14. That’s exactly what I say to some friends who love photography.
    Sadly most of times they look at me like I was a fool.. “Cropping is allowed, because..well, because we can.”.

    I agree on everything you wrote Ming.

    Ciao,
    Marco

  15. Thanks for the post Ming. I remember reading the first article about cropping and why it’s bad and thought this was a good follow up. Just a couple of questions for you or any other readers that can chip in. I have a Fuji X100, which is a 12mp camera and sometimes I want to shoot a tighter composition for a portrait.
    (1) Is it generally best to frame with the intention to crop from the centre of the photo? i.e. is that going to give you the sharpest crop given it’s from the centre?
    (2) How can I calculate the effective megapixel count after a crop? For example, my lens is a 35mm equivalent but I let’s say I want to shoot like a 70mm equivalent. That’s a 2x ‘zoom’ I believe, so I would have divide both the height and width of the photo by 2, meaning I’d go from 12mp to 3mp. Is that calculation correct?
    (3) What size can I reasonably expect to print from that cropped 3mp file if the viewing distances are close? i.e. 6×4 displayed on a fridge, small photobook etc.(These are mainly family/friends shots).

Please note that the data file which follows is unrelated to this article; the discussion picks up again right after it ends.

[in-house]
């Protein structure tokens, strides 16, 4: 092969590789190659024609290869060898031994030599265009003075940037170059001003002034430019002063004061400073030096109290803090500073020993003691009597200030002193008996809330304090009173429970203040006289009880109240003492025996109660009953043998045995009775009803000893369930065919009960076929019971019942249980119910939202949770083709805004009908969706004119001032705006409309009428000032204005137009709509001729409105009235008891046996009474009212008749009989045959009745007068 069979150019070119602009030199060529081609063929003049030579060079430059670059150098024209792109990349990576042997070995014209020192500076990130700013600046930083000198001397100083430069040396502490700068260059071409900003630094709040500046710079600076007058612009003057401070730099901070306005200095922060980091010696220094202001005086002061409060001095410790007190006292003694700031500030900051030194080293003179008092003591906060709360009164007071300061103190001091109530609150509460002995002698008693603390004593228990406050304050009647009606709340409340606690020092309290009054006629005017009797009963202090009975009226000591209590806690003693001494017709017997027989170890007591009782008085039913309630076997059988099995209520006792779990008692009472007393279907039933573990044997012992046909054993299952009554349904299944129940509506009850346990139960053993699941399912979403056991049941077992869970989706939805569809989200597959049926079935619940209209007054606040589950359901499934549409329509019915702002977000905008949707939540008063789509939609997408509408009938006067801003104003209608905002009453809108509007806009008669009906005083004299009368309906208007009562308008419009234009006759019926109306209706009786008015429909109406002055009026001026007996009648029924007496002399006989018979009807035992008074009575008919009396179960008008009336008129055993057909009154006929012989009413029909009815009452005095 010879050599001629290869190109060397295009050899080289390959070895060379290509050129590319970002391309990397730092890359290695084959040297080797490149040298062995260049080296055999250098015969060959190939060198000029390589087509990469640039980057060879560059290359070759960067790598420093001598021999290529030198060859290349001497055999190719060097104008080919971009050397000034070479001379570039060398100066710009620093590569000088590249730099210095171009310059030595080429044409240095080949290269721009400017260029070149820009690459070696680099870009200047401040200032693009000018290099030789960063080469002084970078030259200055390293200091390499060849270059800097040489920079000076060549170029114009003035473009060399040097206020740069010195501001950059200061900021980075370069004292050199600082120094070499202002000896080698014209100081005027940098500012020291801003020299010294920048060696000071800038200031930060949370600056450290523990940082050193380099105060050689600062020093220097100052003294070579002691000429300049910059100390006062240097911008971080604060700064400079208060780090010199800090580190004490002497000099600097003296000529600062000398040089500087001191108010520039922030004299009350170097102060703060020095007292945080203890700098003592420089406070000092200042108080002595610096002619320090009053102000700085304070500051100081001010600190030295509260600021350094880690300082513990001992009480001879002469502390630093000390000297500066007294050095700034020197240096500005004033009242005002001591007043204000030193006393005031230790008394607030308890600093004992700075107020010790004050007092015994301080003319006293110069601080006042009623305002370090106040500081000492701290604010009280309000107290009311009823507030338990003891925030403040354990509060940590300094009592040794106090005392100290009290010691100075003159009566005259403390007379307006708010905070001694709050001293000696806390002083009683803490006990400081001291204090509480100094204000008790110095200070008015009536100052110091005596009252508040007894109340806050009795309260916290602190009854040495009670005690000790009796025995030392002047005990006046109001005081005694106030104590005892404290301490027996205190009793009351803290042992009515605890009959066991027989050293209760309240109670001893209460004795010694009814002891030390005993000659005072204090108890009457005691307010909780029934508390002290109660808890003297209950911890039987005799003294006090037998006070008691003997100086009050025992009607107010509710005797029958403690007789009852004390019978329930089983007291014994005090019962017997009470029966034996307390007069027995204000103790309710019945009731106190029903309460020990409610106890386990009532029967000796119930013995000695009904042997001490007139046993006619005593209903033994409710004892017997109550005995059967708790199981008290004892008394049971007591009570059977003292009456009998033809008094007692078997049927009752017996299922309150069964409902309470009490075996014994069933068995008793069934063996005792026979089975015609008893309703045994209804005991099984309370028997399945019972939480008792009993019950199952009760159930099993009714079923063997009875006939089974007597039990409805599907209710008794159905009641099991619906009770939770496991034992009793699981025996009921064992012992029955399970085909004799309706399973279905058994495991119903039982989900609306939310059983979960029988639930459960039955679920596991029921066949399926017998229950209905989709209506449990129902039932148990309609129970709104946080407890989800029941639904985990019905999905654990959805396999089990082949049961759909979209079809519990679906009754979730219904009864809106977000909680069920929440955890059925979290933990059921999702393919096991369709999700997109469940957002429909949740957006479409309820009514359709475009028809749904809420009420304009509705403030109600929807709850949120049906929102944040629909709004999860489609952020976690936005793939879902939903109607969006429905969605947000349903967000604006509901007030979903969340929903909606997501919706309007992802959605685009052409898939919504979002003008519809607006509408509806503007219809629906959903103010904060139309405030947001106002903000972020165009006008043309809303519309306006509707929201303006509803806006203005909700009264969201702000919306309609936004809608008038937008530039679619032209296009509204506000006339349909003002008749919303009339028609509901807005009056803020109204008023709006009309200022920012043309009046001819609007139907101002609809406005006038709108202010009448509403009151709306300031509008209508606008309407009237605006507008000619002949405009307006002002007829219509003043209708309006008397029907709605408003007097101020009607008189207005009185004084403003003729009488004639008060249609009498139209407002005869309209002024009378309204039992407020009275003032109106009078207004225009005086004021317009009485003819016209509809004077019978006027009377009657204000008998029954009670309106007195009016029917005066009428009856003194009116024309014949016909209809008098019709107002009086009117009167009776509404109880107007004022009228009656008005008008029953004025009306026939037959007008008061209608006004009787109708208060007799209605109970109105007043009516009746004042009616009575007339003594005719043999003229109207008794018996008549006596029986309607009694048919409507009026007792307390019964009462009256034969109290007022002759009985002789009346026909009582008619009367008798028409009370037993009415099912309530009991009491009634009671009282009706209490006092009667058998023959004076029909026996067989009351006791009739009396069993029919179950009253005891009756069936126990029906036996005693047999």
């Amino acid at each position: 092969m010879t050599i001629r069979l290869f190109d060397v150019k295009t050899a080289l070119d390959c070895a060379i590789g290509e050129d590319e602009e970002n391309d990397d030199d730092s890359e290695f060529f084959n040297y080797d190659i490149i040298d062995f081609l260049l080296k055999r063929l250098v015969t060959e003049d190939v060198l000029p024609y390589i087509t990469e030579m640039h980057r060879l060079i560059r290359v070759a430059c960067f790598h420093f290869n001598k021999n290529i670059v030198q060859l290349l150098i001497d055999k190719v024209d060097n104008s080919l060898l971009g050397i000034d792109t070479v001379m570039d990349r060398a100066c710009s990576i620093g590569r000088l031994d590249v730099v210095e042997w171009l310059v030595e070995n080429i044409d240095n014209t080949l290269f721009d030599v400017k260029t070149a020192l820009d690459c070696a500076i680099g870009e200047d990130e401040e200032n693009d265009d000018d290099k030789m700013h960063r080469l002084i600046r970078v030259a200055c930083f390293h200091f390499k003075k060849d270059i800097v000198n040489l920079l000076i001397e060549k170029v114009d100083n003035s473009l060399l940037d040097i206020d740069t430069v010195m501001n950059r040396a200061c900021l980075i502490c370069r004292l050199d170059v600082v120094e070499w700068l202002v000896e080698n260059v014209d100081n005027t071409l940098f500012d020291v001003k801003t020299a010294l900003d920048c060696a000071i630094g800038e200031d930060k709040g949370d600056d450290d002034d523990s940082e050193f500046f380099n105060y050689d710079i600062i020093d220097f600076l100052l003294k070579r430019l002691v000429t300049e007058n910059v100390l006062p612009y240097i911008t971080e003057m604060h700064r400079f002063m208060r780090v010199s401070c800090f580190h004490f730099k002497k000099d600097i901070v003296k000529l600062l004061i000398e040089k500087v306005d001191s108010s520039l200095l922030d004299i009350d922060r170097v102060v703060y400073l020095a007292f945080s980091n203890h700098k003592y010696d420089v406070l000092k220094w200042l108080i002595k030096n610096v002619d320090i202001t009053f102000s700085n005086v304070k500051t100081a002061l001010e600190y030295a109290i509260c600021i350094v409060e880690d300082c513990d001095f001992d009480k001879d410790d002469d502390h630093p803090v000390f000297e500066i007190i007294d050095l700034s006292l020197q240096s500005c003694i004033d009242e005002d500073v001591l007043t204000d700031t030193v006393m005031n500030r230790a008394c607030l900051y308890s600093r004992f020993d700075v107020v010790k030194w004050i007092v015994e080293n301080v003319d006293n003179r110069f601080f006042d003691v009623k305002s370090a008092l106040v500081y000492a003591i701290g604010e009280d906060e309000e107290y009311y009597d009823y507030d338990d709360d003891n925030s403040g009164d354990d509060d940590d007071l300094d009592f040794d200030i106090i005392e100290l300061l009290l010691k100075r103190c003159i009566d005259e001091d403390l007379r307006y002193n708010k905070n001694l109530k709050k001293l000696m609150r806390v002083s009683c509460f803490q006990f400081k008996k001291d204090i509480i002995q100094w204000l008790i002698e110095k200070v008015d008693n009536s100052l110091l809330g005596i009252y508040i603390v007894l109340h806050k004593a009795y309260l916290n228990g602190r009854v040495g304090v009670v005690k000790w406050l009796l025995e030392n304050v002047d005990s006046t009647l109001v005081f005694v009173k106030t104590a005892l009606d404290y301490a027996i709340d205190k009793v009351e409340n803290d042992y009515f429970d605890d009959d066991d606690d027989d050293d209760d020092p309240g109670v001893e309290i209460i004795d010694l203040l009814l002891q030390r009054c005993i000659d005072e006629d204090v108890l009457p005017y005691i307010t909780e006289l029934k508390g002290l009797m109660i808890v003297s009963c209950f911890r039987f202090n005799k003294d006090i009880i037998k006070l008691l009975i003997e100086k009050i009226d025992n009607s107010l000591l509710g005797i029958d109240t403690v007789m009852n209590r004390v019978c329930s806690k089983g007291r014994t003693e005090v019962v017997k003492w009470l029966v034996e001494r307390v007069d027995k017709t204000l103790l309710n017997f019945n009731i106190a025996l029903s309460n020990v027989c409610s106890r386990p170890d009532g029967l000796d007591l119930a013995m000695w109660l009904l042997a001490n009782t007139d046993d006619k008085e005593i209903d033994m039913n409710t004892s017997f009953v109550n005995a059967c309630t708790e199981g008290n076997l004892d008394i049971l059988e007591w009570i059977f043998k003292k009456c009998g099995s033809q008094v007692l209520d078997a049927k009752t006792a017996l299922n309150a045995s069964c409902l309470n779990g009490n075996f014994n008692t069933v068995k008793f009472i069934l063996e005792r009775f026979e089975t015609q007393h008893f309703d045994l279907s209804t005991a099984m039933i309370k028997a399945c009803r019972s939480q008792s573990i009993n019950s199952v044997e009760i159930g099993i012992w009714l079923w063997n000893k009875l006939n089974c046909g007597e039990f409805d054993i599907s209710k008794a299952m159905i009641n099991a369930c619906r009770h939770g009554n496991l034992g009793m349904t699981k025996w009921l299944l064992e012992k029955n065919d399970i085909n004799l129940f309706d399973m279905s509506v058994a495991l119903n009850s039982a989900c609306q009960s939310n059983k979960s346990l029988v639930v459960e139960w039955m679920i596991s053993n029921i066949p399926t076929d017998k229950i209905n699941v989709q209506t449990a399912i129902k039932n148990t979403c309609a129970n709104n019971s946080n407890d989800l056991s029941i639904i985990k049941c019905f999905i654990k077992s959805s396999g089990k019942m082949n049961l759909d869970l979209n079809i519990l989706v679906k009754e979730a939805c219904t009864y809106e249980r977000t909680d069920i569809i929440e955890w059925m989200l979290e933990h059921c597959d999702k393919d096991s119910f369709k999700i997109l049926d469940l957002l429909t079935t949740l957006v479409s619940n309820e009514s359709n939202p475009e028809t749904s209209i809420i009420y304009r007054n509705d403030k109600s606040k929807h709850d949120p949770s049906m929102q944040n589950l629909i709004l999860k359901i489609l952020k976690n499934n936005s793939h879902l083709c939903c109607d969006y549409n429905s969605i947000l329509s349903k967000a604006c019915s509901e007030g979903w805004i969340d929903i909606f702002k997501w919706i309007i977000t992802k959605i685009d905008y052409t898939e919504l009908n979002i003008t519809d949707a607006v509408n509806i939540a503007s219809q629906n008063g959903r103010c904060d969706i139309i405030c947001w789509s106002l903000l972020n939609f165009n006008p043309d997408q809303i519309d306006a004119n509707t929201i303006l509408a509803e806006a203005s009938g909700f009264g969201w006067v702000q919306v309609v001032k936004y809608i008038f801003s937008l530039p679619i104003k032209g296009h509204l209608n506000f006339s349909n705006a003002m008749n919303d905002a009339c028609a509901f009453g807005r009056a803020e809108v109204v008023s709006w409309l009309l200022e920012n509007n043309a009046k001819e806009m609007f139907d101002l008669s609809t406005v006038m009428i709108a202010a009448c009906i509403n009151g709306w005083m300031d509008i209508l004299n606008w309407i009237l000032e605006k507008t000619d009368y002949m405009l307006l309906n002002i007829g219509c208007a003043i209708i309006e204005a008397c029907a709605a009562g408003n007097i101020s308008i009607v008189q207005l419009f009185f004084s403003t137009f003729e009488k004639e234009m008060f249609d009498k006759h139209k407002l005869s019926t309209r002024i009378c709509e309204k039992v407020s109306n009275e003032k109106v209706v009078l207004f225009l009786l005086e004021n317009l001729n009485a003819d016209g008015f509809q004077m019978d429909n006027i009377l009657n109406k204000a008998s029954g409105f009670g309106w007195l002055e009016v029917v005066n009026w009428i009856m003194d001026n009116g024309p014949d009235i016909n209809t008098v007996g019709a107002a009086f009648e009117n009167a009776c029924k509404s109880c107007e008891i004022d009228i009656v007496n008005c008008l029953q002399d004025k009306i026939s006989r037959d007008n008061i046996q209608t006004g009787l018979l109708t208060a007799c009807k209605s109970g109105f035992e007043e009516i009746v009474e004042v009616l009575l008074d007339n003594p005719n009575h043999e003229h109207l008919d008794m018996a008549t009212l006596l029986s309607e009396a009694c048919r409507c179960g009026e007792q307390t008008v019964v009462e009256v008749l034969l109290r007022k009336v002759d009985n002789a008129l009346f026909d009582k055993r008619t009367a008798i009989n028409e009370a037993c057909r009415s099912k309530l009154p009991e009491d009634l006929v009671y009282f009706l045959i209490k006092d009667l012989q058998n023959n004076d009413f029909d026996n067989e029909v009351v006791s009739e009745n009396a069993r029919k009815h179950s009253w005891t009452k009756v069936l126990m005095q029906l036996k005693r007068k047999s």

Finally got around to finishing the Monochrome Masterclass video’s too. So much info to process, I want to go back to Ep’s 1 – 3 and make my own notes as to what the critical points are so I can keep hammering home those fundamentals then do the same for the Monochrome Masterclass. Will eventually get around to buying and watching the Photoshop workshop too.

    • Assuming you don’t want to just move closer for reasons of perspective, or use a camera with a longer lens, then:

      1) Yes, as far as optics goes; however, if you want virtual perspective correction by virtue of holding the camera level and just cropping from the upper or lower portion of the image, then no.

      2) Yes, the math is right. 2x increase in FL means 2x increase in magnification, which means halving the number of pixels on each side – or 1/4 the area, thus 1/4 the totals resolution.

      3) 6×4 is probably about the limit, perhaps 8×10 if you have perfect pixels. 🙂

      Glad you found MMC useful!

      • Thanks for confirming points 2 and 3! Yeah MMC was very informative and I’ve tried it briefly on a shot I had already taken but I hadn’t exposed with monochrome in mind not with a particular style in mind so the end result was ok without being a wow moment. Definitely can see how the exposure choice is tied in with creative choice and hence what you want to or can achieve in post.